Statistics in Society

This information is for the 2017/18 session.

Teacher responsible

Professor Fran Tonkiss STC.S205


This course is compulsory on the BSc in Sociology. This course is available as an outside option to students on other programmes where regulations permit and to General Course students.

Course content

This course explores how numbers are deployed in social settings, and how they are used in sociology to construct and challenge our understanding of the social world. The first part of the course (taught by Fabien Accominotti) introduces students to the importance of quantification in modern societies, familiarizes them with the main instruments for the collection of quantitative data, and provides them with an overview of the methods used to treat such data in contemporary sociology. We cover both descriptive and explanatory methods, and we reflect on the vision of the social world implicitly associated with each of the methods we encounter. In the second part (taught by Jouni Kuha) students start learning basic descriptive skills of quantitative data analysis, notably how to download large data sets, how to manipulate variables and carry out descriptive statistical analyses with statistical software Stata, and how to present statistical information in tabular and graphical form.


10 hours of lectures, 5 hours of seminars and 10 hours of classes in the MT. 10 hours of lectures, 5 hours of seminars and 10 hours of classes in the LT. 1 hour of lectures and 1 hour of classes in the ST.

Reading weeks: week 6 MT and week 6 LT.

Formative coursework

One 2000 word essay asking students to reflect on the changing use of quantitative data in social scientific research.

Two practical exercises demonstrating basic knowledge of data processing and descriptive statistical analysis using statistical software.

Indicative reading

Gould, Stephen Jay. 1981. The Mismeasure of Man. New York: Norton.

Desrosières, Alain. 2002. The Politics of Large Numbers: A History of Statistical Reasoning. Cambridge: Harvard University Press.

Savage, Mike, and Roger Burrows. 2007. “The Coming Crisis of Empirical Sociology”, Sociology 41: 885-898.

Wasserman, Stanley, et Katherine Faust. 1994. Social Network Analysis: Methods and Applications. Cambridge: Cambridge University Press.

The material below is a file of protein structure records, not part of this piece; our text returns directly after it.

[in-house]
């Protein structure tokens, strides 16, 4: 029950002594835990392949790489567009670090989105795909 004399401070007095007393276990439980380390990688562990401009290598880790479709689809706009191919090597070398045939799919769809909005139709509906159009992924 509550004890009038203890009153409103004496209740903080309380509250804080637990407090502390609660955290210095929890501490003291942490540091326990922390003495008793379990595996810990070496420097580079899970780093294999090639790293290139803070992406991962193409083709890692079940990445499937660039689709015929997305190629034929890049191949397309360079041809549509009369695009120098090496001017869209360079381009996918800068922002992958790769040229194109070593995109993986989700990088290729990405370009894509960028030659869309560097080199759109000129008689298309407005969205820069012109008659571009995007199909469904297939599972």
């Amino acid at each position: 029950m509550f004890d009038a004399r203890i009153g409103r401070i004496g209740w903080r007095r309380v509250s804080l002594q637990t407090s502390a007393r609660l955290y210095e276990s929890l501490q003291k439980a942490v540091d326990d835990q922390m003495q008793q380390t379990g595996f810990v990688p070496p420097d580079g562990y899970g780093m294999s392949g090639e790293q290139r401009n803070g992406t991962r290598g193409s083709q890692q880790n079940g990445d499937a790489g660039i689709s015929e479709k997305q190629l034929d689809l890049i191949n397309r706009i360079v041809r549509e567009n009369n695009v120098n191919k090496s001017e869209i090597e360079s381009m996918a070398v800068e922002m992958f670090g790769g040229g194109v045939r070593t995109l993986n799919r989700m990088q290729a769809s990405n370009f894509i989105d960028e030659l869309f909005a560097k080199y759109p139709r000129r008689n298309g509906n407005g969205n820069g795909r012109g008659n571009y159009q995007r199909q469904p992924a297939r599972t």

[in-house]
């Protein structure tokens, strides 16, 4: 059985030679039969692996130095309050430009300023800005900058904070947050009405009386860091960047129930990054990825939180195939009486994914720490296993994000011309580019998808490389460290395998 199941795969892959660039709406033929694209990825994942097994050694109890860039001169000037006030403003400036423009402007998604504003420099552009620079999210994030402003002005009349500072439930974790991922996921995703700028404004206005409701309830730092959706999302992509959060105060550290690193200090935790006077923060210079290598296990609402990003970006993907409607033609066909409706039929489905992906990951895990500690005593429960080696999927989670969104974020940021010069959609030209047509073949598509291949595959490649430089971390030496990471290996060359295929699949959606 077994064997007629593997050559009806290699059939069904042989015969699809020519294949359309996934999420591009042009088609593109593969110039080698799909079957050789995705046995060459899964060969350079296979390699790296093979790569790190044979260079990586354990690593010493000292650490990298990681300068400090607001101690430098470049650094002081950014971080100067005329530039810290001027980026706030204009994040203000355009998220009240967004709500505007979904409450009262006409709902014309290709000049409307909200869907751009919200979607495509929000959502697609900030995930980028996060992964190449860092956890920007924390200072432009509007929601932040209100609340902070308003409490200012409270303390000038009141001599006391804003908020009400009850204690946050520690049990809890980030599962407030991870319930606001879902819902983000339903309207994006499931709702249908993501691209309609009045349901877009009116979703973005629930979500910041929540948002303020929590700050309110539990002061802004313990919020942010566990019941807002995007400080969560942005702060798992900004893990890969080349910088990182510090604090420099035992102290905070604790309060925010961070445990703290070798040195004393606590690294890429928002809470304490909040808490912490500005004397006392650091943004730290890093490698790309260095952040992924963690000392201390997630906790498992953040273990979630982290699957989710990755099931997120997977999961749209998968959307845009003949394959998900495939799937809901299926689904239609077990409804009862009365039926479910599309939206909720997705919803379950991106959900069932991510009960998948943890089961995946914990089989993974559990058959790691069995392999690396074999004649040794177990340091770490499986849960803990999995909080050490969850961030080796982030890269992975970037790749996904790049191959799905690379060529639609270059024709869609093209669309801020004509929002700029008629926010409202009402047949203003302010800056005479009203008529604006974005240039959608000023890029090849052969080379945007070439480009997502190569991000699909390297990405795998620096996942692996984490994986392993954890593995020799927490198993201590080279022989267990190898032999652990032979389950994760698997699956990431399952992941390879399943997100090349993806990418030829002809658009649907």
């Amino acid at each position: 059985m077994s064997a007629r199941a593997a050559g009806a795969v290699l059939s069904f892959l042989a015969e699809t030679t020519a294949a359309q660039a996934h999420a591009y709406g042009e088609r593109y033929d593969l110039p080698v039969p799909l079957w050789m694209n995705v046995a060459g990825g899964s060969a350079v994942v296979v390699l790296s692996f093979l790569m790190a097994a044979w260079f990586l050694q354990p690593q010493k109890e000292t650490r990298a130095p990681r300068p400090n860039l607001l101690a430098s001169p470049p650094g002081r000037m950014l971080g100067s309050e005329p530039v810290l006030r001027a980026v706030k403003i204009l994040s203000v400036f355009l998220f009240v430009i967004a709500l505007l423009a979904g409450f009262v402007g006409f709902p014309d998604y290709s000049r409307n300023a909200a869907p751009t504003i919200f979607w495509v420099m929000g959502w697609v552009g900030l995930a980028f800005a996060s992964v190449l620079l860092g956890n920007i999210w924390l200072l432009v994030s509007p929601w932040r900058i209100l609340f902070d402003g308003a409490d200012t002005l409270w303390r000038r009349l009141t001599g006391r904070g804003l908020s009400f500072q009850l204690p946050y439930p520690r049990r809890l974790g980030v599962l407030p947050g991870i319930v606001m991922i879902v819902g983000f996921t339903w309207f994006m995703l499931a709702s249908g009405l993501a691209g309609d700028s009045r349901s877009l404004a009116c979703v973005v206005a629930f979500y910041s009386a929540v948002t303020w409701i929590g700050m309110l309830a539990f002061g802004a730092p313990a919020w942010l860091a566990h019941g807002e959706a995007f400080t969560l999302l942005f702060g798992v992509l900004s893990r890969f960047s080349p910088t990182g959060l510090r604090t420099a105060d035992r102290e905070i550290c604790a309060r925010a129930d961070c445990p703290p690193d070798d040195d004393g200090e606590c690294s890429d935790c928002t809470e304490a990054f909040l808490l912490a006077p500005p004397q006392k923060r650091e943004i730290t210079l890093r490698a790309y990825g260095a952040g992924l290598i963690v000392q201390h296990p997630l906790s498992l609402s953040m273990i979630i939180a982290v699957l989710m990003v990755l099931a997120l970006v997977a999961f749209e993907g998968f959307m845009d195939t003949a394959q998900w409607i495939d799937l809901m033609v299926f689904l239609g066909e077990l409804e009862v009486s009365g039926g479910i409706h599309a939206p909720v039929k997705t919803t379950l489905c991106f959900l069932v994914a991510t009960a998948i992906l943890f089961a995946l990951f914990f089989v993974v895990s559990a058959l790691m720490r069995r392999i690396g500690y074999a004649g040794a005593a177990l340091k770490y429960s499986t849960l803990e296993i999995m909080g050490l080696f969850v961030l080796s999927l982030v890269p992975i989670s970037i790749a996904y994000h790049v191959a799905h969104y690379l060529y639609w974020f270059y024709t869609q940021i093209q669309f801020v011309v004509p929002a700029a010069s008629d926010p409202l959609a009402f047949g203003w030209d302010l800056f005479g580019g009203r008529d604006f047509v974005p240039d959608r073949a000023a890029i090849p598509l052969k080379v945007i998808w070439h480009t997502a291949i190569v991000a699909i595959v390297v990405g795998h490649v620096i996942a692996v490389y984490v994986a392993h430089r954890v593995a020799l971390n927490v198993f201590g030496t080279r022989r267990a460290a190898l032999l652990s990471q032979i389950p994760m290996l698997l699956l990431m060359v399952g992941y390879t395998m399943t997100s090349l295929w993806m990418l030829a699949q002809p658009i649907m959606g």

Salganik, Matthew J., Peter S. Dodds, and Duncan J. Watts. 2006. “Experimental Study of Inequality and Unpredictability in an Artificial Cultural Market”, Science 311: 854–856.

Gelman, Andrew, and Jennifer Hill. 2006. Data Analysis Using Regression and Multilevel/Hierarchical Models. Cambridge: Cambridge University Press.

Catherine Marsh and Jane Elliot (2008): Exploring Data (2nd ed.)


Exam (50%, duration: 3 hours) in the main exam period.
Essay (50%, 3000 words) in the ST.

Two hard copies of the assessed essay with submission sheets on each, to be handed in to the Administration Office, S116, no later than 16:30 on the second Thursday of Summer Term. An additional copy to be uploaded to Moodle no later than 18:00 on the same day.

Student performance results

(2014/15 - 2016/17 combined)

Classification % of students
First 27.8
2:1 46
2:2 16.7
Third 4
Fail 5.6

Key facts

Department: Sociology

Total students 2016/17: 38

Average class size 2016/17: 13

Capped 2016/17: No

Lecture capture used 2016/17: Yes (MT & LT)

Value: One Unit

Guidelines for interpreting course guide information

Course survey results

(2014/15 - 2016/17 combined)

1 = "best" score, 5 = "worst" score

The scores below are average responses.

Response rate: 47%



Reading list (Q2.1)


Materials (Q2.3)


Course satisfied (Q2.4)


Lectures (Q2.5)


Integration (Q2.6)


Contact (Q2.7)


Feedback (Q2.8)


Recommend (Q2.9)